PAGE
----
Watercolor and the wedge brush | Jen Sweeney | Skillshare
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13 Lessons (1h 25m)
    • 1. Intro

    • 2. Class Project

    • 3. Supplies

    • 4. Brush Strokes Part 1

    • 5. Brush Strokes Part 2, + Bonus

    • 6. Constructing 3 vines

    • 7. Constructing 3 branches

    • 8. Adding Leaves to vines, part 1

    • 9. Adding leaves to vines, part 2

    • 10. Adding leaves to branches

    • 11. Finishing touches on vines

    • 12. Finishing touches on branches and Bonus

    • 13. Thank you


About This Class

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  • In this class, you will learn how to create graceful strokes with a wedge brush so you can paint elegant leaves, vines and branches in a matter of minutes.
  • You will learn unique ways to hold and angle your brush in order to execute these beautiful strokes.
  • You will learn how to enhance your art piece with a Micron pen, if you choose.
  • There are over 20 PDF's available for download (found under the "Projects & Resources" tab) that show specific strokes of the brush along with multiple templates and examples of vines and leaves. 
  • This class is appropriate for all levels, but some watercolor knowledge is helpful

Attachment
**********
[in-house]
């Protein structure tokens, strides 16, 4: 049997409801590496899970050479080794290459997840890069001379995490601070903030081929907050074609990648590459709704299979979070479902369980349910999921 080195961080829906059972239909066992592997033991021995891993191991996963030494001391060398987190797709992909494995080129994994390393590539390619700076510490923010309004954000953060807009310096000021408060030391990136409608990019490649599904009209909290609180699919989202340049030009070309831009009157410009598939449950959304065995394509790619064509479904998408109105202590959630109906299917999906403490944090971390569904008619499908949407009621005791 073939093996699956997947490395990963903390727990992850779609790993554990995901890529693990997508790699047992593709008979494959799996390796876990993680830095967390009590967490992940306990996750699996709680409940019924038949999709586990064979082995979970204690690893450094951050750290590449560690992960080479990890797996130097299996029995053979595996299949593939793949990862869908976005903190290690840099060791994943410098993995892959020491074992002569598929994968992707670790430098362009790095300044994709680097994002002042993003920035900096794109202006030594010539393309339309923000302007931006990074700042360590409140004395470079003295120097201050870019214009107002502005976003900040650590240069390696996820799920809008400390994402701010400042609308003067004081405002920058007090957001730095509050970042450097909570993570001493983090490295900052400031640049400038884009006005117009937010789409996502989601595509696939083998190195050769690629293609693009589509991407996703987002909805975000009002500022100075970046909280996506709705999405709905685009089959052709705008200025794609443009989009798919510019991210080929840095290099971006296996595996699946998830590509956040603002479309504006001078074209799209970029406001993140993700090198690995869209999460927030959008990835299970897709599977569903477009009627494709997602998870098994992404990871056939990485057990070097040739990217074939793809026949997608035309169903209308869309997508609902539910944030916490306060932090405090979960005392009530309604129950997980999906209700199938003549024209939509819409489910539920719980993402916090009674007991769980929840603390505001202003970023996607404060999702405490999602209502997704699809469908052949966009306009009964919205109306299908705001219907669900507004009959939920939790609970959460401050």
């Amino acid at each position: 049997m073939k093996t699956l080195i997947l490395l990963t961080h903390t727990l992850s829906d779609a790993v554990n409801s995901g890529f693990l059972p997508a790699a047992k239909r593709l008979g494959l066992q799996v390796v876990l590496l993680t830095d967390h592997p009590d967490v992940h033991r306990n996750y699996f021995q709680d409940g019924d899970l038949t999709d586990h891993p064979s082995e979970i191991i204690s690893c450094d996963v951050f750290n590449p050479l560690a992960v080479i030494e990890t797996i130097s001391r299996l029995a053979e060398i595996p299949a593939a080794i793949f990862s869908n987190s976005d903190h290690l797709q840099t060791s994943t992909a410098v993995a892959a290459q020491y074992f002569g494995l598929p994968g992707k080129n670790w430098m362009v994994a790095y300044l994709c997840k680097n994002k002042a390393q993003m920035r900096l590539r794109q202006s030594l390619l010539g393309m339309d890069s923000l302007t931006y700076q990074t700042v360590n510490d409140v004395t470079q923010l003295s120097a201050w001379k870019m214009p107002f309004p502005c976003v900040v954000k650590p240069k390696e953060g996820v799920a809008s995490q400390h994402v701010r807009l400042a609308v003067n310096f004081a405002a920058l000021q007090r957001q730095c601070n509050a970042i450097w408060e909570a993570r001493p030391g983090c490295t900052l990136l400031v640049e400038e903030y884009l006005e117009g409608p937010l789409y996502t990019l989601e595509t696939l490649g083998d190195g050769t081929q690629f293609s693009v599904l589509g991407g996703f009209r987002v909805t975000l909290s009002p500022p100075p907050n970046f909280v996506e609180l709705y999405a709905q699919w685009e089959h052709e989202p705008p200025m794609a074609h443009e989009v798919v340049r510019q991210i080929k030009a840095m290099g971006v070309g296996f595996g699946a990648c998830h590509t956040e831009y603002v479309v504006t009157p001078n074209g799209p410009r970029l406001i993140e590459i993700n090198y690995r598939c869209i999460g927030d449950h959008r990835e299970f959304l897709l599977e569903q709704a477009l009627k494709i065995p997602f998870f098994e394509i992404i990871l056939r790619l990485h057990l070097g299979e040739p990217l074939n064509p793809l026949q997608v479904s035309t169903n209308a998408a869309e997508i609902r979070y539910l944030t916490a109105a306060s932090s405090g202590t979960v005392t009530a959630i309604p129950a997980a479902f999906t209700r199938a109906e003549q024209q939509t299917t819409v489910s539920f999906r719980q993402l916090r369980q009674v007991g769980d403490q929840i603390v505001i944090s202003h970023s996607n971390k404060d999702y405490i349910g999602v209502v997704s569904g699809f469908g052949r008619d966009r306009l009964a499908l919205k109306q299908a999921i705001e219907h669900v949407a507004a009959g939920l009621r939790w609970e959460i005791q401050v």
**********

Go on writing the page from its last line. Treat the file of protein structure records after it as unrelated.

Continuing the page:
1. Intro: welcome in this class. I'll demonstrate various ways to angle and grip your brush so you can create delicate, graceful leaves. And trust me, you'll be able to execute these elegant strokes in a matter of minutes. Oh, then walk you through my process of creating twisting I appealing vines and branches and finally showing you how to put it all together. So you'll have a beautiful finished art piece and was just a few simple additional techniques. I'll show you how to bring that piece toe life even more. This class is designed with the beginner and intermediate artist in mind. You have access to over 20 detailed handouts that give you very specific examples of the brushstrokes, leaves, vines and branches. If you're able to print these before class, I encourage you to do so, but it's not required. I will be showing you some of them throughout the lessons. I will only be using the wedge brush, but if you have a triangle brush that will absolutely work. Teoh, a dagger brush, which is not as thick, can also be used and can provide some of the same results. By the end of class, you'll have a beautiful finished piece featuring your unique design of leaves, vines and branches. I encourage you all to upload your projects in the class gallery for all of us to enjoy and be inspired by. I look forward to painting with you today. Hi there. I'm Jen Sweeney, a self taught artist from Ohio. And if you've ever been captivated by the graceful and gentle flow of leaves, vines and branches and wanted to recreate that look in watercolor, I look forward toa walking alongside you today in class and doing just that. So grab your supplies and let's head on over to the next lesson and I'll see you there soon . 2. Class Project: Okay, so for the class project, I wanted to go ahead and give you a heads up about that before we dive into the lessons. So for your project, I do encourage you to upload these into the class Project gallery for all of us to enjoy and see what you'll be doing. I encourage you to choose from one of the templates or certainly come up with one of your own combinations. So any kind of combination of leaves and branches, leaves and vines just leaves. Whatever you want to dio Teoh, make your own unique art piece. If you want to frame that, have it as a stand alone project or added to other items. I would love to see that to just a few examples I have here just a decorated envelope. Maybe you want to enhance one of your lettering pieces added to an envelope for an insert journal pages. Or, if you want to just walk around the house like I did, grab some items just to paint on feel free to do so. I would love to see your projects. Just have fun with it, enjoy and cannot wait to see what you all come up with. So let's head on over to the next lesson 3. Supplies: so the supply she'll need for class your wedge brush and any size you have will be fine. You don't need to have all four I have here a size 68 10 and 16. Most often, I'm grabbing the eight and 10 if you have a triangle brush. That will certainly do the job, too. And I have included in the supply list where you can purchase either the wedge or the silver triangle. Brush micron pens for outlining or watercolor work. I have sizes 003005 and 01 both in black and see pia, but you don't need to have those sizes or those colors. Just whatever you have on hand for outlining will be great paper towels and I have made available several pdf's. And if you can print those off before class, that would be great. If not, don't worry about it. I will be pulling these in in reviewing those as we go through the different lessons for class, I'll be using SAP Green. You don't need these exact colors or this brand just whatever you have on hand rows of Ultra Marine. I use that just a little bit when I double load the wedge brush, I want to show you what that effect looks like. Two different Brown's. I'll be using transparent brown oxide and Van dyke brown. Grab a palette, have to water jars ready to go, and then you're watercolor paper. I usually use arches, cold pressed, £140. I really like the quality of this paper. It is pricey, but certainly feel free to cut this down to size. And you can use the back of your watercolor paper, too. Cancer in Excel is also a nice option to use and a few other products that I will be using . You don't necessarily have to have these on hand, but I just want to show you what I do with these. Doctor Ph. Martin's bleed proof white. A white jelly roll pen, a green brush marker. This one is from Zig Cora Taqi and I have a number two liner brush, and I'll be doing a little bit of work on the Can Seuin Excel Black Drawing Paper. So grab your supplies and I'll see you in the next lesson 4. Brush Strokes Part 1: Okay, So what we'll do in this lesson is practice a few general strokes, but mainly practice the strokes I use for making leaves. Wanted to spend just a few minutes talking about these brushes. If you have a dagger brush, feel free to use that. I won't be using this one in class, but it tends to give you the same results. But take a look at the difference here. So with the wedge in the triangle, you've got this nice triangle wedge shape in this full belly of a brush. Their the dagger has a belly of the brush to, of course, but it's just not as thick as Thea other, too. So as we go through this, you'll quickly see that the basic strokes for my leaves is generally the same. But what changes and what I believe gives the leave character is where you place the tip of the brush as you start your stroke, how you grip your brush, how you execute the stroke itself. If you use one or two strokes for the leaf, if you leave any white space and certainly the leaf size, and whether or not you double load your brush are all things that would add dimension and character to your finished piece. So let's dive into this so I can show you what I'm talking about. We're going to start with a few general strokes now. This isn't everything a wedge can do. But I'm just giving you a few examples here. And as we go through some of the handouts, you'll see the clock here, and that's going to represent these numbers will represent where I placed the tip of my brush. So just in this example here my tip is going to be at the 12 oclock position, and I'm just gonna pull straight back to get that fine line. And then here's medium pressure, heavy pressure. What a full side stroke looks like starting the tip at nine o'clock 77 o'clock for the vine shaped there and you'll hear me say to a lot land push and lift, and that's going to refer to as we lander brush pushed down and pull back up. So let's go through some of these here, so I've got my pain. My pain is pretty thick, so I'm gonna add a little bit more water here and a lot of times I dab on a paper towel because the belly of this brush can get very saturated. So just starting the tip at 12 o'clock comes straight down to your chest and then a fuller stroke. Uneven, fuller one. So this is the size 16 and I wanted to use the bigger ones so you could see all that it can dio. So the side full stroke gives a great, fantastic wide stroke there. So if we start the tip again at nine o'clock, I kind of do this away. The effect and really the main point is free to experiment with this brush and discover what you're really capable of doing. With that. It's just so much fun. I really feel like this brush has been a game changer for me. So if we point the tip at seven, we just go up and down, up and down, and a lot of times you'll see that I'm letting the fatty part of my hand glide across the brush. That's just a good stabilizer for me, and also you'll see, sometimes I'm doing finger motions or whole hand motions, depending on what type of stroke I want to get so those were just a few very basic examples of what you can accomplish with the wedge brush brush. So those were just a few examples of what you can accomplish with the wedge brush. Very simple. And just as you go up and down bearing the pressure of your strokes, you're going to get the's just wonderful. Wonderful strokes with this wedge brush. Now, starting with this hand out here with 12 o'clock, what we're going to do is put our brush at the 12 oclock position, push out to the left and pull back up will practice a two stroke as well. 12 o'clock. Come around the same way. Go back to the 12 o'clock, lift your brush up a little bit more perpendicular and do that second stroke, and I like to leave that white space in there. Sometimes that gives a nice character to your leaf. Now this one is a little bit awkward. Also a 12 o'clock stroke, but you're gonna push out to the right side and come back in. So let's demonstrate what that looks like. So here we are, starting 12 oclock and coming down when I'm using Arches paper today, cold pressed £140 so land push and left to do that one again land push lift to get that second stroke. Come, come very close. Stay close and follow it around when we go the other way at 12 o'clock says what it looks like and it gives you a little bit of that folded over. Look, do that one again. If you wanted to add a second stroke, could do that as well, another very common stroke that I do. I start at the six oclock position. It's just a natural fit for me, and it just feels very familiar and comfortable to me. So starting at six, pushing back out to the left side and up same way with the two stroke six o'clock, push out to the left and up and then do the same thing on the other side. Tip is pointing right to my belly. Second stroke coming close. Follow it around. You don't have to leave that white space if you don't want Teoh, just think it at some nice character. So essentially, this is the same as the 12 o'clock, obviously just flipped around at six. So when we started the six and turn out to the right side. Here's what we get kind of that same folded over leaf look. So I definitely want you to practice sees and just enjoy the process as we go through this . It's just a lot of fun making these leaves and really could do this all day long. So if we look at the one o'clock, this one is a little bit awkward cause you're really getting that wedge brush over to the one o'clock pushing around to the left side and pulling up. So when we do our second stroke here, start back at the one oclock position. But we're gonna shake the brush a little bit. Okay, so let's try that one. Have all the way over to the one oclock come around nice and gentle, that second stroke back at one oclock. But given Nyssa wiggle to the brush so that gives a beautiful leaf shape there. I really like how that looks. I hope you guys are enjoying this. This is just a lot of fun to make thes and just to come up with different ways to use this brush. Okay, let's move on to five oclock position again. Another one A little bit awkward because you're swinging all the way around here, where the tip of your brush five oclock swing out to the left and up and same with the second stroke. 1st 1 again, five oclock out up, and then the 2nd 1 is going to be a little bit lighter, moving your brush up more perpendicular stretch all the way around That could see how I just do a little bit of hand motion. My heel of the hand is just stabilized on the paper and just keeping my fingers tight. And that's a whole hand motion motion up that way. Just a little flick of the wrist at the end there. If you like that part of it. If you don't, you can close it off a little bit more. So the second stroke right next to it. Okay, 5. Brush Strokes Part 2, + Bonus: So the next 19 oclock You're getting the hang of this here, pointing the tip at nine o'clock pushing up and over another way you could do that. Nine o'clock, push up and over. Okay, Same way with the two stroke nine oclock over and down. You can add the second stroke underneath that, or you can actually add it on the top there to whatever you prefer. So I want to show you with this one. What double loading your leaf looks like. And how to do that. I love this. Look, it just gives such a beautiful contrast of color there. Either you can use the two different colors or double load with the same color. Someone tried to pull this in here and show you how I do that. I don't get more water in here. I want to lighten the screen up a bit. Really? Dab that on the paper towel. Then you just point the tip right down into the more concentrated area of the pigment. I can see already there's a glob on the end there, so I'm just gonna tep that off a little bit. So nine oclock land push and left I just really enjoy how that looks. Sometimes you can get a couple strokes out of out of it. Make sure you wash your brush in between with having those two colors on their We did the same color to check that one out. And that second stroke on the top, if you want, are on the bottom. All right, So I think you're getting the hang of this. Take some time and just practice the different strokes, The different grips the different positions and just see what you can come up with and have fun with that because you can just see here like this example. You just start off with the stem, push and lift. And here's that second stroke. Same here. A little stem. So you're about it. The nine o'clock pushing up and over and we'll go through this a lot more at the end of the last lesson where we put this all together in the second stroke right here. This one. If you wanted to come down on a stem here about it, that one oclock position, land, push and lift, then what kind of shake for that 2nd 1? Adding some micron outline is always fun to Dio and then this one. This is where I've done the stroke, small leaf and then more concentrated pigment on that side. When we try to show you that right here, that's the first stroke. You're getting some darker pigment pat off a little bit excess and then start right here about the middle of that leaf and come over, and that gives it that very cool, folded, bended Look, Here's just a couple more examples. This one down here is the most common stroke with the wedge brush that I've seen. Of course, the leaves are very common to, but the flower is very, very common, and I'm hoping to have more classes in the future that go over. A lot more about this struck, but I wanted to stick with just the leaves at this point. But the way that should do that, let me show you that real quick, get some more water in here. So again it's just more or less that double loading again hap off some excess. And then if I just dip back into the concentrated part and then basically gonna land and then just shake that brush around definitely not one of the best ones I've done, but gives you the idea of what? That what that looks like. Okay, So I wanted to share with you a few of the pieces that I've done that. Once you learn these basic strokes, you can really do all kinds of things with them. So you can see on this one here. Thes air. Just simple. One strokes of the wedge brush, different directions. This is all one stroke of the wedge brush. I just drew a circle and then you just start adding different colors. The light colors first, and then you darken up is you go. But as you can see, this is just one stroke here. And I just did that all the way around. Same with this 1 to 1 stroke. And then I just outlined a bit with micron. Easier said than done. I know, But once you practice and you're comfortable with some composition, then you really, really enjoy creating unique pieces. So that stroke I talked about that side stroke, that full belly side stroke. That's exactly how I did this. Bamboo. Very cool. Very easy to dio. And then what? I did for the side leaves here actually flipped the brush over where the belly of the brush is facing up. And I'm just using the backside of that brush. And as I just come up, get my hand is planted. And then I just add more pressure at the end there. And this is that flower stroke that I was talking about at the end added some extra details again. These leaves double loaded, very simple or some double strokes there and this one as well. Drew the center, added some brown and some micron dots there. And then this was just one stroke going all the way around 34 Little strokes here. Same way that I did. That flower just kind of shaken it around double loaded. But that's just a few examples that I wanted to share with you. And like I said, hopefully in the next couple classes that I come up with, I wanna share a little bit more detail about how to make some of these pieces so I could talk about this all day long. But let's head on over to the next lesson. As we learn about constructing vines and branches 6. Constructing 3 vines: as we start these lessons, have your palate and supplies prepped and ready to go. As we paint together, you can use your handouts for reference. If you have them, we'll start with the basic structure of three separate fines and then three branches after that, and we'll build these up step by step and at some fun details as the lessons progress. I do have five separate pieces of watercolor paper cut to about a seven by 10 size, so we're aiming for good. I appeal will be mindful of the directional flow of your vines and branches because that will for the most part determined the direction of your leaves. I'm really looking forward to seeing what you guys create. So gentle flowing curves, or what I like to go for your eye is drawn to symmetrically balanced but not a perfect look . Then it's pulled towards the details after it sees the full composition. And finally the eye is really drawn towards the literalist, tiny details. So let's get started. We'll do an upright fine using the 01 micron at the six oclock position. Just a gentle s curve up gliding up the page. I like to add a little not your broken off end at the bottom, and then I start to darken up the main stem. I probably should have used a larger size micron, but I'll just stick with this one to just take some time to darken in that main stem. Then I like to say, Build off the bump. The lower left bump of divine in the upper right bump is a natural place for me to add the first stems, and you always want to darken and where the smaller stems branch off to give it more interest in depth and how I do that, it's start on the main stem just below that offshoot and merge upward to meet the smaller stem. Is your darkening it in? Then I like to do a twisting crossover stem to fill in what I call the valleys of the vine or the indented parts. So I feel in the valley, and then I build off of that darkening in that base there and always be thinking about this symmetrical look of your piece. You can see how the darkened parts at the base of those offshoots already give. Give it a less flat looking appearance. Take a little time to dark in this in. - There's still white space, but I don't want to overdo it at this point, so we'll leave this one alone and move on to a sideways vine. I'm using my transparent brown oxide. We'll start at the nine oclock position to a wavy curve using whole hand motion. I'm always turning my paper sideways to, so definitely make it comfortable for you, starting to build off the the bump and light pressure with just the tip. Let's do another crossover stem and then build off of that, just darkening the main stem and I hope you can see. But now my brushes actually flipped in. The belly is facing up towards me, and I'm using a little heavier pressure here. Take your time to darken it in, and sometimes these don't look like too much at the beginning. But don't give up. This is where I always second guess myself, and I want to start over, but stick with it. These take time to build up. Okay, let's move on. No, I did go ahead and sketch this one using the template from the handouts, and I know We're moving quickly, so please feel free to pause this and sketch it out if you'd like. I'm using Van Dyke brown again. The belly of my brush is facing up. It's an awkward feel at first, but you'll get used to it. It's really helpful to do it this way, using light pressure, but I want this main stem a little bit thicker than if just using the tip and have patients with this. Take your time, just darkening it in a bit more, and I'll erase these pencil marks off camera once it's dried. - If you wanted to use a micron for this to, you could certainly do that. Sometimes that's just a little bit easier. - The's crossover stems can get a little tricky. I just gentle pressure. Moving your paper as you need Teoh and finds, I would say, are more or less a supporting actor in your piece because I feel that leaves air really the star of the show. So don't overthink it, but getting the basic fine shape is key. I'm not following my sketch exactly, but really pretty close and don't go too far with these offshoots. Keep them fairly contained and always think about the direction your vine is going still with plenty of space. But don't overthink it right now. Let's move on to our branches next. 7. Constructing 3 branches: I'll be making two smaller branches here, starting with my transparent brown oxide, always dabbing the belly of the brush in this fun trick. Again, I'm flipping my brush so that the belly is facing up toward me. Plant your brush at six o'clock and use a little heavier pressure with this. Another fun trick I like to do is press it down occasionally to make those little notches and then get a little less thick at the top. I apologize for my hand in the way here, keeping my hand planted on the paper at a little detail along the way. - Okay , let's start a 2nd 1 Same starting position. Same motions. Push for those notches. But you don't want to overdo the details just yet. - Want to grab some Van Dyke brown to darken it up a bit? You just want to drop this in. You wanna vary up the color so it adds interest, and it doesn't look flat. But actually, in the final lesson now, I'm gonna show you how to lighten up certain parts of the branch to make it even a little bit more realistic. - So we're gonna move on to the single branch here in just a minute, starting back down at the six Oclock position, using the transparent brown oxide. I don't want this perfectly straight. Either it's getting finer, is you? Get to the tip. We'll just do one small off. Shoot here a few more details and dropping in some darker brown, and then we'll be done with it. And then will be time to add the leaves to our vines and branches. You don't need too much to make thes realistic to. 8. Adding Leaves to vines, part 1: Okay, so we'll start with our upward vine mixing my sap green, loading my brush and dabbing it off. And I like to do a test. Leave to on scrap paper to see if it's too wet or too dry. Then, using all the strokes we first practiced, start adding them to your stems and feel free to experiment into a single stroke. Leave for do the double strokes. That's your call. Move your paper around as you need to. I tend to go about 1/3 or almost halfway into the stem with the tip of my brush and really be thinking of all the possibilities for changing up your leave colors. But for now, I'm only demonstrating with green, closing up the leaves a little bit more on this one, but feel free to leave more white space in the middle of the two strokes. - So I do want to fill in these white spaces, and you do want some white space. But look for an equally weighted composition on another one here. So thinking about I appeal, remember the rule of threes. The eye is drawn toe odd numbers, So clusters of three or five or something like that is good to shoot for, but don't think it. It has to be done that way. It's not a steadfast rule, just a few filler leaves with a single stroke here or double struck, whichever you prefer just to fill in a little bit of the gaps there. Okay, still more to do to bring it to life. But let's leave it alone for now. Back to our sideways branch, we're gonna do the same thing with the leaves and keeping it in the directional flow of the vine. - This one can get a little tricky because it's a fairly tight composition, and it's fine to have your leaves overlap. That gives it a nice appearance to, but just be mindful of the size of them. You don't want crashing into each other too much, and this overall composition is just a little bit tighter. Look for me, but I still enjoy it, so making those leaves bend is certainly gonna add interest. So I start about halfway on the leaf with a darker pigment and use a single stroke to cover that part of the leaf and just doing a few toe to just spice it up. a bit. - I think I need a few more stems. Take a chance and add Add some more here, - think of feeling a little more and then I need to make myself stop so we can move on to our downward vine. And that one had to be in a different lesson. That file was just too big. And feel free to experiment with the single stroke or the double stroke and leaving white space in between or not This again is just gonna let your own creativity flow. And I look forward to seeing your projects in the class gallery. Just a little filler leaves and then we'll wrap this one up. 9. Adding leaves to vines, part 2: So with this one, I want to do a double loaded brush. So I have some water down sap green and some thicker rows of ultra Marine. Always dab the belly here, too, because this can get to be a muddy mess pretty quickly, and I rents between almost every stroke. It's like to do another test stroke, so I'm just going to do a single stroke to begin with, and I'll come back later and add a single color second stroke and a rinsing and dabbing and going back to the two colors just really important to rinse in between, because I guess at this, this can just be, ah, hot mess. After a while, - I just kind of curved my brush around as I do this to just a little a little twist, and I am going to do this all the way around, but I'll speed it up a bit because this can. This can get painfully long. Sometimes you can see I have to pull in some more green as you go, but keep it light and just add more water as you need to. - You will get this speeded up here to move things along I want to add a second stroke of just the light green. So when I try to match this as closely as I can, but it is not the end of the world if it's not the same. And since it's just going to be the same stroke all the way around, I'll speed this up a little bit here, too. Just graceful, gentle strokes all the way around. - And for the final touches on this one, it's gonna be very basic because I want to keep this piece light and airy. Let's move on to our branches after this. 10. Adding leaves to branches: just gonna add a few leaves to these branches and I like to add a thin little green line is the leaf is coming out of the branch and have some curving and turning to keep it interesting. So step back and always take a look to see where you might need to add leaves again to keep it balanced again. We're not done with these little guys, so hang with me to the end so you can see some of the finishing touches that really doesn't take much to keep these little branches interesting. There are a lot of fun fun to make. I think I do want to darken up thes stems before moving on, though to so dropping in a little bit darker paint to add a little more life to these stems. But again, in the final final part, Will dio even a fun little trick. Thio Thio Add more character and dimension to it. Remember to flip your brush upside down, have the belly facing up, and since that belly of the brush holds so much paint, he really gets several strokes out of it. Okay, Final branch we're getting there. Trust me, I've had a gazillion failed attempts at vines and branches, so it definitely takes time. But stick with it and give yourself some grace. Is your learning this and put your own spin on it, too? Always with anything. If it gets too tedious, step away and take a break. I want to leave a little more white space in between these strokes on this branch that another little one here it's filling in a few more to balance it out, and then we'll head on over and put the finishing touches on our work. 11. Finishing touches on vines: Okay, so we've made it to the final finishing touches. And I did want to tell you I added one more leaf here. I just thought it looked a little bare. So for this one, I want to do some micron outlining, and I'm using the 005 sepia micron. I'm gonna do this all around all of the leaves, the way I like to do. This is really just let them microns skip around the outline of the leaf. I definitely don't want to do it perfectly. I just do a soft outline skipping around the leaf, letting the micron glide across the paper, - not speed this up a little since it's exactly the same technique all the way around. So now go in and add some migrant highlights to the leaf itself. Remember to go in the direction of the leaf. Adding a few little dots will add some interest. Maybe have your own favorite way to outline your work. So again, please feel free to do it, how you like and what you enjoy most. If you like a bolder outline, go ahead and do that. If you like to keep it soft, that's an option if you like to do some bold and some gentle, definitely do that, but just make it your own, so we'll save some time here, too, and speed this part up. - So one last final touch. Add in some darker sap green. For contrast, I think it looks just a little flat, as it is so, adding that extra dark green will give it some some nice contrast. It's just a one stroke addition to the leaves you can add it to all the leaves are just a few whatever you prefer, just something else to keep the I interested. Okay, so we'll call this one done, but use your creativity to enhance this even more if you like. And now we'll move on to our sideways vine. So for this one, grabbing my white jelly world pen and adding some highlights toe. Lighten it up a bit, and it's pretty much the same. Same thing I did with the Micron. I just like this softness. This adds to the peace, just gives a subtle highlight to the leaves, and it's just it's a really easy fund tool to use so light, not the branches in the jelly world, too so it takes away that flat brown look and gives it a softer, more realistic look started. Speeded up toe. Move things along there. And one more enhancement I like to do with these mines is grab my dagger brush and using the dark brown. I like to add some tiny branches or twigs for some more. I appeal and this little brushes fantastic for doing that. Use a light touch and a gentle flicking motion at the end. So looking at the see if and where you'd want to add another one, these can get overdone pretty quick. So just be mindful of how many little twigs you add. So finish up and we'll move on to our downward vine. Since I want this one to be lightened area, all I'm going to do is add a few little filler leaves with a double loaded brush and turning my paper again just makes it easier for me and these little fillers air. Really, all you need, sometimes less, is more right. I have totally overworked so many pieces, and I'm learning to just let it breathe sometimes double loading. This brush is just too fun, but you gotta have patience with it and make sure you're rinsing the brush often because I'm right handed. It's easier to do the stroke on the right side of the vine as opposed to the left side, but it takes just a little bit of practice. You'll get it. I like that because they are smaller and they fill in some of the white space. That's truly all the enhancement you really need sometimes. So let's head on over and finish our branches. 12. Finishing touches on branches and Bonus: So with their two little branches here, I'm using the bleed proof white and my dagger brush. I have diluted the bleed proof white with a little water, and this is where we'll lighten up the main stem to give it some contrast, a little heavy, a little bold right off the bat. But hang with me will soften this up of it. Rinse off my brush and just with a damp brush, start to smooth it out a bit. Do go over the several times, and when I do, some of the brown gets reactivated a bit and tones down the white. It's very forgiving, so you can add darker brown. Add more Y go back and forth to get it to just how you want it toe look like to darken up by the notches and where the branches break off. So with the jelly roll. Same thing. Lay a few marks down and will soften it a bit with the dagger. But this one I want to leave a little more rough looking as compared to the 1st 1 So the last touches to add those fun, little extra stems or twigs or offshoots. Whatever we want to call them. I apologize for my hand being in the way again. - Well , just make a few folded leaves on this one, and then we'll move on to our single branch and finish that one up, just like the contrast that this darker green gives on the folded leaves. So what had some darker sap green to the leaves? Just a one stroke addition all the way around. I do hope you take some time to really get to play around with the brush because it is so fun finding out new ways you can use it. I use this brush so much, and I absolutely love it. So let's lighten up the stem just like we did before. And this does dry fairly quickly. So you don't want to let it sit on there too long and just go ahead and get in there with your damp dagger brush and start to spread that out. - Just go back in and add a few darker areas and then be done with the stem, - just adding a few little extras here to give it that final pop. So stick around after this when I have one more fun piece, I want to show you next, and then class will come to a close. So this is just a fun and easy relaxing bind with the bleed proof white on the cancer Excel black drawing paper. I love this white for so many reasons, Whether it's for painting or for calligraphy, it really does a fantastic job. It just glides on this paper so smoothly I probably wouldn't uses for a finished piece of art. But it is just fun to play around with. And here again are all the simple leave strokes we've done throughout the class. As simple as it is, I just love the beauty that you can create with this brush. Just be free with this and have fun. I mean, that's the whole point of this, right? I would encourage you all to discover what you love and really work hard at it. Give yourself time and grace to grow and learn new things. It takes time. And in this fast paced world, it's so so easy to feel like Everyone is passing us by at lightning speed. But remember the very first time you tried to paint or draw? We all know how our first pieces looked and look how far you've come. You've come so far. We all start somewhere, and I guarantee that if you keep at it, stay consistent and determine you will learn and you will grow and you will make progress. There was a time I didn't even know what a wedge brush. Waas. Remember why you decided to create in the first place? Maybe it's for fun or for therapy or relax ation or maybe all of the above. Creating beautiful things is really a gift in a privilege, and I firmly believe that each of us are fully capable of tapping into our strengths and our inner artist and can and should express our own unique creativity. That's exactly why this world needs your art. Onley. You can create like you don't worry about what everyone else is doing. It's great to be inspired by other artists, but never compare. Easier said than done. I know, but it's truly paralyzing and defeating to our creativity. When we do that, do what you love, do it well and always be ready to stretch yourself to take risks and learn new things. Don't let fear hold you back or drag you down. Use it to your advantage and be brave to take that next step in your journey. Don't look back. Just keep moving forward and focus on what's right in front of you. Make that next move. Make that move today. Time goes by way to quickly toe let these opportunities pass us by. I truly hope you've enjoyed this class and can walk away with having learned something new . Thank you for being here. It has been my joy and my honor to serve you in this class, so get out there and paint and create beautiful things and have an awesome day. 13. Thank you: Hey, guys, I just want to say thank you. Thank you so much for hanging out with me in class. I really appreciate that. You've chosen to spend some of your valuable time here. I'd like to invite you back for more classes in the future. Where will study and learn even more ways. You can create beautiful things with this brush. So take care, enjoy the journey. And I hope to see you again here soon.